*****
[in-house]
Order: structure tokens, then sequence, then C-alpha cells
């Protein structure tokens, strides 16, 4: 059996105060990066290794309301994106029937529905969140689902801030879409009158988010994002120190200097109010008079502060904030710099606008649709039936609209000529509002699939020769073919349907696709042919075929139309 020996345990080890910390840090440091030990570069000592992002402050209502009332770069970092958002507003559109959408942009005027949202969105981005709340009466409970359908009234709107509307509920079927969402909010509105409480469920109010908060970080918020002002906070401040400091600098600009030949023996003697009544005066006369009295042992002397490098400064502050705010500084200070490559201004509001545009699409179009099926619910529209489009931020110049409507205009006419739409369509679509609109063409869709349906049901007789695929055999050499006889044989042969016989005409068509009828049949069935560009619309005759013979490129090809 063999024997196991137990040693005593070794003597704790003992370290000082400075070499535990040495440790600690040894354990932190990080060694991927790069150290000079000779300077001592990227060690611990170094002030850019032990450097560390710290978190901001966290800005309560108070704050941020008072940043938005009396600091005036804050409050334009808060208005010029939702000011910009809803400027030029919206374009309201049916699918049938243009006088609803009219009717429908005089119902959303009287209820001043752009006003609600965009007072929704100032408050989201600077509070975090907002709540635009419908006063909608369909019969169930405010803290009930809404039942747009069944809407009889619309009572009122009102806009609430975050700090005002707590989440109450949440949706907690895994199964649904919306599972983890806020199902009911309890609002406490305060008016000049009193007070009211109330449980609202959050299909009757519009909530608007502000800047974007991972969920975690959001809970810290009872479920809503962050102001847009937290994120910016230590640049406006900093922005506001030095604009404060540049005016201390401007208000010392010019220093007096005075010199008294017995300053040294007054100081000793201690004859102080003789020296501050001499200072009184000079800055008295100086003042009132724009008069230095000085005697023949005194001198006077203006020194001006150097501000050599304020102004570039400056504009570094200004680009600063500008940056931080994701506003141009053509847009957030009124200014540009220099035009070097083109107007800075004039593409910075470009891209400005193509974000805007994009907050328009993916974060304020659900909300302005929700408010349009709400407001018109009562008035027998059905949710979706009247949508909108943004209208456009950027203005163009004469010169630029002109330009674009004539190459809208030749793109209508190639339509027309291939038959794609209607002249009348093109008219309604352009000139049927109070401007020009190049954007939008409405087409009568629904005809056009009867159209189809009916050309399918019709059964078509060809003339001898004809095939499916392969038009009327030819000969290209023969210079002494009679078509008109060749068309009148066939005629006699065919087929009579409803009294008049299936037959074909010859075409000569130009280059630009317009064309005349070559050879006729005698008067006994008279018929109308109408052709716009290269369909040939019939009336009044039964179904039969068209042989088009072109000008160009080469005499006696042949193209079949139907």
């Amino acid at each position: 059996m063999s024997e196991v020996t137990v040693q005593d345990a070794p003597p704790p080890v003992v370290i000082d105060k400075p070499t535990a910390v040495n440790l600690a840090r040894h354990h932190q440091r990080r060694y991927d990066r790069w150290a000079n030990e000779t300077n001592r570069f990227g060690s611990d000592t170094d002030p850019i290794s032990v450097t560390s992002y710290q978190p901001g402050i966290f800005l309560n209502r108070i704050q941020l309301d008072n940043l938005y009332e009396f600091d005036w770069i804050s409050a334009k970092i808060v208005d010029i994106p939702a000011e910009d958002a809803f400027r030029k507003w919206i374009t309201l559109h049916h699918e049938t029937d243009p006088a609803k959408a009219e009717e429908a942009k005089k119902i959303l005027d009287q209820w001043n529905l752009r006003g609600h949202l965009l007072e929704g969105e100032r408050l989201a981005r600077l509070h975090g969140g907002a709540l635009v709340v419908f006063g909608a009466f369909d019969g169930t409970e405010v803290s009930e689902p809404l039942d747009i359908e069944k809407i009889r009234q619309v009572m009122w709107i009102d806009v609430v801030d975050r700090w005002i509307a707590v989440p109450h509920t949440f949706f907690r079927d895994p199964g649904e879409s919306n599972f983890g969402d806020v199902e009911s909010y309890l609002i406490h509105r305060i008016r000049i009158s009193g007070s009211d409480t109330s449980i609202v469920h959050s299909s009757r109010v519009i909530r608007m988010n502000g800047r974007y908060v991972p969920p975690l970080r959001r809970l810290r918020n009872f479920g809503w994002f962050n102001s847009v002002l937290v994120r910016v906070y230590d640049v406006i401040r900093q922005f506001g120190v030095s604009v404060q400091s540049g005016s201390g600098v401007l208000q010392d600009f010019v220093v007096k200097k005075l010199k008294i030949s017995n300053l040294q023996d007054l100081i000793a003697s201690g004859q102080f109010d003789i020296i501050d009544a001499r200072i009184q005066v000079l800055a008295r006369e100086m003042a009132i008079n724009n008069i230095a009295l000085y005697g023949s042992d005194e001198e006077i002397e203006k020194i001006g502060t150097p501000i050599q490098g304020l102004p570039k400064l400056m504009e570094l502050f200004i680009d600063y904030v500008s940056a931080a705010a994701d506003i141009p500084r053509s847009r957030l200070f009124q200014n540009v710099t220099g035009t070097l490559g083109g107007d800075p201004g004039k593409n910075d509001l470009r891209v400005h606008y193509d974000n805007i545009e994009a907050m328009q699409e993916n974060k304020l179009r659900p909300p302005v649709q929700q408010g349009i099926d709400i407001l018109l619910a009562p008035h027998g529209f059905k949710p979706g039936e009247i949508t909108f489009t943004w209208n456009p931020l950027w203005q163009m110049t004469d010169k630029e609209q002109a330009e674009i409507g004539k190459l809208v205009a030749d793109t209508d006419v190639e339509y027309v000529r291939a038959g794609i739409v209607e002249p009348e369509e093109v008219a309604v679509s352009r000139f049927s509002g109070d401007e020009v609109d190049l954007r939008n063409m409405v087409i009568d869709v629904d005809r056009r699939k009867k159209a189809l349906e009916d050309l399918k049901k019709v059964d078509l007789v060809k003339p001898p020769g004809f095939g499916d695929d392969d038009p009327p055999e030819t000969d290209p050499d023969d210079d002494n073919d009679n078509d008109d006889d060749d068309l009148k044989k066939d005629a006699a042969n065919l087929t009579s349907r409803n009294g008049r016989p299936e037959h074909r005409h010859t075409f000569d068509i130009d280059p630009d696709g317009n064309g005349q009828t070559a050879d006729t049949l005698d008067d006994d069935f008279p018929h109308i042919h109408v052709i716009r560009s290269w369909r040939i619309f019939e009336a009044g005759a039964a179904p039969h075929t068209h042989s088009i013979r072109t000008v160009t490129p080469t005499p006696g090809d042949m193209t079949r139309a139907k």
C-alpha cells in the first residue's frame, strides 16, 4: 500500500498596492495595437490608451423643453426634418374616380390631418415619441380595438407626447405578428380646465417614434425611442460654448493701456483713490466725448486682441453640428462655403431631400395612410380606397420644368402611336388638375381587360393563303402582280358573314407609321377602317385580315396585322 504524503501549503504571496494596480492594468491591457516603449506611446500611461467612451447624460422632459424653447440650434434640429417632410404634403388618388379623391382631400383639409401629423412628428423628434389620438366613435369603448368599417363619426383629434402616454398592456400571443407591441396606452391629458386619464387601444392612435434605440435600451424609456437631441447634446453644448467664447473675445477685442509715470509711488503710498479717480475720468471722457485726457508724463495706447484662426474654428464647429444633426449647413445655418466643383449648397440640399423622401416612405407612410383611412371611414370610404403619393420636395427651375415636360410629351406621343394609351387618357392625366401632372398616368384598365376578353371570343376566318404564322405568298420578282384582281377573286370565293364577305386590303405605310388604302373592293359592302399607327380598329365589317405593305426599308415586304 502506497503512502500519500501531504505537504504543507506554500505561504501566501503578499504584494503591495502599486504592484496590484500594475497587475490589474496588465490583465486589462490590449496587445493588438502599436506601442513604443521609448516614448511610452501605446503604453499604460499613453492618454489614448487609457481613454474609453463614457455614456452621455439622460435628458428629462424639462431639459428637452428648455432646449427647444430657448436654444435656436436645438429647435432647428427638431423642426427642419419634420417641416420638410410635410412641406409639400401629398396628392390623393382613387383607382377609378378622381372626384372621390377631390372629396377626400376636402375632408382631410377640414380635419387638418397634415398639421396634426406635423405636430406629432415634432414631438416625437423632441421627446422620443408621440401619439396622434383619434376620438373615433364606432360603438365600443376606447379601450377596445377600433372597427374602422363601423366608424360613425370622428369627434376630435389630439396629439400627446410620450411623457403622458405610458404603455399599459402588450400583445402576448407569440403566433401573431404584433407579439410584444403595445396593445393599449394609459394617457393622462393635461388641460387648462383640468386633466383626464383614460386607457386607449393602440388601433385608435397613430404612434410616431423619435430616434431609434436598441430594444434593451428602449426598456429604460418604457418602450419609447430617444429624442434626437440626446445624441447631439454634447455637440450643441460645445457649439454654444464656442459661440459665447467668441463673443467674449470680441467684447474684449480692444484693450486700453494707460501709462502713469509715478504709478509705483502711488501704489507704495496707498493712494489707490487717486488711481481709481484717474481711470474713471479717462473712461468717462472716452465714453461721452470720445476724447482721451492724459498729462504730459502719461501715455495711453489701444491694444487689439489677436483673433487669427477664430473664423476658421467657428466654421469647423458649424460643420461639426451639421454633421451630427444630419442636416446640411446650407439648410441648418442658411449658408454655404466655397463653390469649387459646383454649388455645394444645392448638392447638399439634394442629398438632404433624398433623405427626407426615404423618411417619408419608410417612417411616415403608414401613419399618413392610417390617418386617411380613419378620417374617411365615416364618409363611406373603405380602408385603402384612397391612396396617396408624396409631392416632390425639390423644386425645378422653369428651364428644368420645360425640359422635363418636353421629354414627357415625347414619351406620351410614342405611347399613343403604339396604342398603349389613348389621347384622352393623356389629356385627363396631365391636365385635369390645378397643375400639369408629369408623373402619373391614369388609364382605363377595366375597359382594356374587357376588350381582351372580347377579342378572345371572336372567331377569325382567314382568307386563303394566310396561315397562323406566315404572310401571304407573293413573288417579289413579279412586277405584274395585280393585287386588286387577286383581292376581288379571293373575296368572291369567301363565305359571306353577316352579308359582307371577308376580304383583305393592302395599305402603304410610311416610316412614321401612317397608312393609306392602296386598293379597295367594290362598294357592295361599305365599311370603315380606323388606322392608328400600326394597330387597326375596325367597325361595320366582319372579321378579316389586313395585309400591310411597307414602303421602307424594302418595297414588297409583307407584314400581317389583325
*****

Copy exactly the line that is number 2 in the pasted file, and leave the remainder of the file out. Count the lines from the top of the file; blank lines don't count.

Order: structure tokens, then sequence, then C-alpha cells